WASHINGTON — Local performing art venues are relieved to know help is on the way after Congress incorporated a $15 billion grant program for art and entertainment venues struggling financially from the pandemic into the most recent COVID-19 relief package.
“(These funds are) critical to ensuring that when all of this over, that our creative economy bounces back, you know, stronger than ever,” said Kristen Holler, director of Albany Barn Inc. and Schenectady’s Electric City Barn Inc.– two venues that provide low-cost housing and creative workspaces to artists as well as performances.
A number of owners of area performing art venues that have largely been closed since March already have long lists of what they need to reopen safely when that time comes and welcomed the federal funding.
“I’m so grateful that folks organized and got together to say, ‘Hey, when we get a handle on this pandemic, we’re still going to need our arts and cultural venue,’” said Holler. “We have to do something to support them.”
The Grants for Shuttered Venue Operators, also known as the Save Our Stages Act, that provides funding for local arts venues across the country affected by the pandemic was sponsored by Sens. John Cornyn, R–Texas, and Amy Klobuchar, D–Minn., and co-sponsored by over 200 members of Congress, including Senate Majority Leader Chuck Schumer, D–N.Y. President Donald Trump signed the $900 billion relief package on Dec. 28.
Cornyn said he looks forward to seeing “future generations of Texans learn our history through music at the world-class venues and dance halls that call the Lone Star State home.” Klobuchar said the grants “will get small entertainment venues the help they need to make ends meet and serve our communities for generations to come.”
Theaters, movie theaters and other artistic places already are eligible for federal funding under the Paycheck Protection Program, but those funds are provided through loans, while the new $15 billion program provides grants that do not have to be repaid.
According to the Small Business Administration, the organization responsible for the distribution of the grants, eligible applicants can apply for a grant equal to 45 percent of their gross earned revenue with a limit of $10 million per grant.
The money may be used for rent or mortgage payments, state and local taxes, normal business and administrative expenses and capital expenses for live productions, among other things.
While the application process has not yet been finalized, the SBA said the first grants will go to arts venues that lost 90 percent or greater of revenue loss during the pandemic, followed two weeks later by those that lost 70 percent or more and then those who lost at least 25 percent. During the first 59 days, the grant program will set aside $2 billion for applicants with no more than 50 full-time employees.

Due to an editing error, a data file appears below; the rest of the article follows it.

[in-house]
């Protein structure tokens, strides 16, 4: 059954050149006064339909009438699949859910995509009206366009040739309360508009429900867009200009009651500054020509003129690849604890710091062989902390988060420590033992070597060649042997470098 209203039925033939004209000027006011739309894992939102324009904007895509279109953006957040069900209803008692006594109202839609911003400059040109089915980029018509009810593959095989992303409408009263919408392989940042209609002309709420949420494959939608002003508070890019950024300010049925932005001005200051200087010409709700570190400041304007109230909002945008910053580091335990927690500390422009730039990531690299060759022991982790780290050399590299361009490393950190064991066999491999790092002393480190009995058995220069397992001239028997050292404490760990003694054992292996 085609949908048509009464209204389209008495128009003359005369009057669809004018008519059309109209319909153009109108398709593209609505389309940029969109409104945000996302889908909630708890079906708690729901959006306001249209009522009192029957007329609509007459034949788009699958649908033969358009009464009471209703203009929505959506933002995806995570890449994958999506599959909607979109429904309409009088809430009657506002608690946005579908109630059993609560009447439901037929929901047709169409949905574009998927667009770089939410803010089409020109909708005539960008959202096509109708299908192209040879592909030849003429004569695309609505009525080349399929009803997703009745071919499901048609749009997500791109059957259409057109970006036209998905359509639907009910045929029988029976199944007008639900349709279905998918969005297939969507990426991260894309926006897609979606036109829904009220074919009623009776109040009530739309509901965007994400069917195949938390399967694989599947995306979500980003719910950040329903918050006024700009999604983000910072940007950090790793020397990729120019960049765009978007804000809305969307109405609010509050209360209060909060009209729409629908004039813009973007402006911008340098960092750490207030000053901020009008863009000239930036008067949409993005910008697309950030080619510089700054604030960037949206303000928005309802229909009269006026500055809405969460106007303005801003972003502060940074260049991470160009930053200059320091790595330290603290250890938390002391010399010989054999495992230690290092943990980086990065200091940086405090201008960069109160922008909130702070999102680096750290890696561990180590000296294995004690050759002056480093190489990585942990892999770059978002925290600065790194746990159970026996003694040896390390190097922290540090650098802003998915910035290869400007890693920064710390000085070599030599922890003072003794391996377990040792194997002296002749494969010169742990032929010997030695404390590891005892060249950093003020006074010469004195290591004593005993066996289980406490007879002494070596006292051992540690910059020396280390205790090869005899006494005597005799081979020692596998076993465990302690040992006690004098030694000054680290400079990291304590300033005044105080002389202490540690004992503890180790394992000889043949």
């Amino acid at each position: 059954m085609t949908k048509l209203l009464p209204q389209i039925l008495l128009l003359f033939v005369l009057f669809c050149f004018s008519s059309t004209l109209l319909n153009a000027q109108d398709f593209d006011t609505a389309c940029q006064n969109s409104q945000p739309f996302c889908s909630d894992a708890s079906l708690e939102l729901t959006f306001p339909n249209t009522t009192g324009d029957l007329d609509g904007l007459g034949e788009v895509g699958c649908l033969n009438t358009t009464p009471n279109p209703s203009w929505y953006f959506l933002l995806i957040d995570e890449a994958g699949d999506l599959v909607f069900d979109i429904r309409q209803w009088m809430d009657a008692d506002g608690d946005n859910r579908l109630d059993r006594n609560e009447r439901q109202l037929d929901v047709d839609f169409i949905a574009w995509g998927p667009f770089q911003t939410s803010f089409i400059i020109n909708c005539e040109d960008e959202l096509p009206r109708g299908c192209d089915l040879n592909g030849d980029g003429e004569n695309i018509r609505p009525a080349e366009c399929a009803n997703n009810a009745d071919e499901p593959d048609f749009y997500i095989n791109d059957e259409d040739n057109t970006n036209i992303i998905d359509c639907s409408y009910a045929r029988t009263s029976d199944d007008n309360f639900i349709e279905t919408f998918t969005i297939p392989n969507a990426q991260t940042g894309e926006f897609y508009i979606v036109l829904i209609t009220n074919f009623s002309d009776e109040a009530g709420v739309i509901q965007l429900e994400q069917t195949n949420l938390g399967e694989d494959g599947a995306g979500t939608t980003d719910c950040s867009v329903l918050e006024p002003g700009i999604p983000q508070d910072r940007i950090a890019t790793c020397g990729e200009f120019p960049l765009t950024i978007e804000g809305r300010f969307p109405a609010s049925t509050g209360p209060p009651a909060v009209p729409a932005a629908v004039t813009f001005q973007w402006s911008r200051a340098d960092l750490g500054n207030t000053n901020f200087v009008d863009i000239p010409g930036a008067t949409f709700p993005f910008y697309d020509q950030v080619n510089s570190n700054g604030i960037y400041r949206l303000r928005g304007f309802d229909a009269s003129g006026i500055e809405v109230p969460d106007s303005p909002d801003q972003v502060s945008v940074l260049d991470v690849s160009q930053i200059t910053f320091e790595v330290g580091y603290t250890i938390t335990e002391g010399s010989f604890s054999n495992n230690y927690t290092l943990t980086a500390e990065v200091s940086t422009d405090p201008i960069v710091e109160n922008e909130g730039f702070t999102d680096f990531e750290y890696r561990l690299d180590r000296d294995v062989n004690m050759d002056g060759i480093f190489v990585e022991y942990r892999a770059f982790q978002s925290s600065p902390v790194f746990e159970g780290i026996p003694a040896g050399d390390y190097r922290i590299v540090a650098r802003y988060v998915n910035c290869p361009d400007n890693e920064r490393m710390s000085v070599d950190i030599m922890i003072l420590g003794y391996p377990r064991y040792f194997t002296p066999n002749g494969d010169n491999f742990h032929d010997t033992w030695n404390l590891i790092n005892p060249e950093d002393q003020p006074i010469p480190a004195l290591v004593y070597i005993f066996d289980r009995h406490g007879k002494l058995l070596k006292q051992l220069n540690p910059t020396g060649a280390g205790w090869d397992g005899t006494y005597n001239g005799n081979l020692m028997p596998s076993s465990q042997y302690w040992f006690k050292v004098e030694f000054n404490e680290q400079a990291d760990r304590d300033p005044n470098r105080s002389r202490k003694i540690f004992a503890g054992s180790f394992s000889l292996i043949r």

SBA spokeswoman Andrea Roebker noted that the agency is developing the application portal but encouraged venue operators to check the SBA website for resources to prepare for submitting grant applications.
Owen Smith, producing artistic director at the Playhouse Stage Company in Albany, remembered canceling the remaining performances of a play in March with the hope that it could resume in a few weeks.
“There came a point where the writing was really on the wall for the arts industry,” said Smith. “But it was the right thing to do because, obviously, the priority has to be protecting life and protecting health.”
Philip Morris, CEO of the Proctors Collaborative – whose holdings include four theaters including the Capital Repertory Theatre in Albany and Proctors Theatre in Schenectady, said he laid off more than 200 part-time employees when he shut down his venues.
Some of the venue operators who plan to apply for the grants said they would use the money to bolster safety protocols.
Allen Phelps, producing artistic director at the Theatre Barn in New Lebanon, said that he would hire additional cleaning crews for post-show cleanups and replace ventilation systems in the theatre.
Smith said that a grant would allow him to pay his staff as they prepare for the resumption of live theater.
“Being able to have government support, to keep our employees engaged and to keep them doing the work to be ready to reopen, that’s going to help us get to that finish line much faster,” he said.
All of the organizations did agree that the $15 billion will help ensure that the arts community can survive.
“We are enormously grateful that the legislation has been passed,” said Elizabeth Sobol, president and CEO of the Saratoga Performing Arts Center. “At a time when we are seeking ways to heal and unite, the arts and live performance bring us together.”